Training

Signing up to the 16 week Ironman program at the time was really easy, you click a few buttons, pull out the credit card and away you go, “this Ironman malarkey is pretty easy”.  What wasn’t so easy was the following 16 weeks.

 

 

 

 

Hours after hours in the hills where Glenn and I covered every imaginable conversation topic where nothing was taboo (I’m amazed we still have anything to say to each other), Monday night killer session in the pool, the prince of darkness making us bleed from the eye balls on a Tuesday Morning, non-stop hill sprints on a Tuesday night, my favourite Wednesday morning speed sessions with the smiling assassin, Thursday evening track session pretending I had a rope pulling my head and stomach while trying not to throw up even on the easy nights, Friday morning turning up to work with welts on my neck and face from the Jelly fish that supposedly don’t sting in the river and of course the Sunday long run and swim where planned group runs started as a sociable chatty event and inevitably morphed into a never to be admitted competitive flat out sprint race to the finish.

Race sims were probably the most important part of my training with the weekend of 15.5 hours of training in Busselton and the infamous Deep Water Point 36 degree Saturday which killed me on the day however in hindsight saved my race day.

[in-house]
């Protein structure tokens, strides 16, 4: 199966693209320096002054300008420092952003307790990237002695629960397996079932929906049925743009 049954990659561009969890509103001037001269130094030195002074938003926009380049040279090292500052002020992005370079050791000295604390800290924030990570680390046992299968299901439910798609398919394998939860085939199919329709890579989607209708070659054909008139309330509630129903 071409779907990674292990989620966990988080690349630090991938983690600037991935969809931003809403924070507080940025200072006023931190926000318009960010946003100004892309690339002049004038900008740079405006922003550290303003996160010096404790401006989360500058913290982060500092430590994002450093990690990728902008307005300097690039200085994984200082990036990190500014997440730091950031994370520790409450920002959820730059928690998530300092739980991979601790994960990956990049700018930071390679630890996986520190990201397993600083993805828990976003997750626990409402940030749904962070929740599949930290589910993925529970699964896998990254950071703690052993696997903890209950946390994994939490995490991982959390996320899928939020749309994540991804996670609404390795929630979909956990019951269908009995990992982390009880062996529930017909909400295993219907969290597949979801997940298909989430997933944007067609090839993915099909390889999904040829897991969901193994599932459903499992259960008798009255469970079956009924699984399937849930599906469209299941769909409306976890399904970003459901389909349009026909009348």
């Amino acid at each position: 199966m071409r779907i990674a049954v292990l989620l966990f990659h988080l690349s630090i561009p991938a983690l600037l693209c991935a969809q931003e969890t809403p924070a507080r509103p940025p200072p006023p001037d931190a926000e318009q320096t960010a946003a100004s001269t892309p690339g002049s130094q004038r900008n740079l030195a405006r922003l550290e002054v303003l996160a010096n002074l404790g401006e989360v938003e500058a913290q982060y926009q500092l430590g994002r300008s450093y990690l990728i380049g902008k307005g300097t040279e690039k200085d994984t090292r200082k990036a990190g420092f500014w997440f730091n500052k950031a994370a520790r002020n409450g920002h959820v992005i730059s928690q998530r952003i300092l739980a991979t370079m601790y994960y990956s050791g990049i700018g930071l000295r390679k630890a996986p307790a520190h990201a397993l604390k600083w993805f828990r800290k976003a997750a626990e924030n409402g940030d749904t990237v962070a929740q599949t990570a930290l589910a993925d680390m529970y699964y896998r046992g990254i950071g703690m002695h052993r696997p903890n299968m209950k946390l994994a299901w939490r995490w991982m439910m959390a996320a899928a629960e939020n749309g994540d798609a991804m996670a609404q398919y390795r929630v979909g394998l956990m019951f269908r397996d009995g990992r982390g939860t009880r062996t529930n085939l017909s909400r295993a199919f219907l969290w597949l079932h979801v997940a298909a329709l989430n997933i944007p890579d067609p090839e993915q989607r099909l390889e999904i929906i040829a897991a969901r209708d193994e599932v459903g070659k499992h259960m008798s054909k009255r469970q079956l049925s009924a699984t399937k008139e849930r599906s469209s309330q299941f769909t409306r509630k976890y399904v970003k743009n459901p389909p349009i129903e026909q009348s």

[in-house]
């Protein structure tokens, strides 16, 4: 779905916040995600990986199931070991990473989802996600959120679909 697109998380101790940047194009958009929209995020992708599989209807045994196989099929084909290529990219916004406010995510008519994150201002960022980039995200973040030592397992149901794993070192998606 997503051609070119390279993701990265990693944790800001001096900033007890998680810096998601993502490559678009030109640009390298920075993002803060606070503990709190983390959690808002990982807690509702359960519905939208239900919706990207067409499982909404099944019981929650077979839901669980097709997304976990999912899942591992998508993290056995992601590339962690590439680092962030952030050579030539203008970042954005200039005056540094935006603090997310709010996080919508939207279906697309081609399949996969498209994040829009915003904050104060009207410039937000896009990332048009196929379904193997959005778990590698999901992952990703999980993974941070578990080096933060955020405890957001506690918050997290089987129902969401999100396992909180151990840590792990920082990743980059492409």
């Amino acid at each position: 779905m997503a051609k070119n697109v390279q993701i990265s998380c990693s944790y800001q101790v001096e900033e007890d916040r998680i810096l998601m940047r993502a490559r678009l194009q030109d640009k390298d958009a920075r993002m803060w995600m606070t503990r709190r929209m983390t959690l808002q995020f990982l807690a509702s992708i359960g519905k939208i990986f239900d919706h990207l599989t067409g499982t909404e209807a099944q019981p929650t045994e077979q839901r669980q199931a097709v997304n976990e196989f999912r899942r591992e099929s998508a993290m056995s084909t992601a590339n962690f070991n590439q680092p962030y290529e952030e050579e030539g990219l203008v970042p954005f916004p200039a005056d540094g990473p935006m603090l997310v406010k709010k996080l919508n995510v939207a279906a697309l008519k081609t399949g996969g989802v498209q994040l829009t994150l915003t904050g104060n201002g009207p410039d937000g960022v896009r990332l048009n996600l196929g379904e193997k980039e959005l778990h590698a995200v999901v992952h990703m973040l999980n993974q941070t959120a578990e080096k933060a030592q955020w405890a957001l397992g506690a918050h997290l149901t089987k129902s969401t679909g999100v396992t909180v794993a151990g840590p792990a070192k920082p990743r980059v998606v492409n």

This said I couldn’t of asked for a better club and bunch of guys and girls to train with, always knowing that you were hurting however everyone else was clearly honest and vocal that they were on the same boat and who would of thought that the couch potato who started off with a CTL of 20 rocked up to the start line of the Ironman at 184 and a unhealthy obsession with chocolate milk.

Friday – Travel to Busso

I set off to Busselton around lunch time on the Friday after a poached egg and toast breakfast as I knew that I wanted to eat well on Friday and Saturday before any nerves kicked in. On board in the car was two Bidons of electrolyte and a can of coke for the long journey, this allowed me plenty of time to have a leisurely start, finish packing and drive down south with little to no stress and ultimately a toilet stop 10 kms from Busso due to the descent hydration plan.  I had plenty of time to check in to the race and accommodation with a nice dinner at the local Italian restaurant with a few friends and an early night.

Saturday – Day Race Eve

Woke up with a slight twinge in my back which I think resulted from nearly dropping my bike from my roof rack the day before and having to quickly grab it and potentially over stretching myself so it was on with the deep heat and cross my fingers it was only a little twinge.  Day started with a breakfast of Iron men “nutri grain” and then a warm up with the rest of the guys on the bike course, followed by an easy swim in the ocean to stretch the arms.  After that is was back to the house to finish off race preparation, this consisted of sticking all of my stickers onto each item, bike, bag, helmet, pump, etc, laying out all of my gear together for each discipline and then running through in my head imagining dressing from my head to toes every piece of clothing and equipment I would require for each activity.  Once double and triple checked everything was packed into their bags and then dropped off to transition. The rest of the day was spent relaxing around remembering Jeremys ethos of whatever you can do siting, it is always better to do it lying.  After a good dinner where Glenn tried to sabotage me with Chilli pasta, I attacked my back with some more deep heat and hit the sack nice and early.

Sunday – Race Day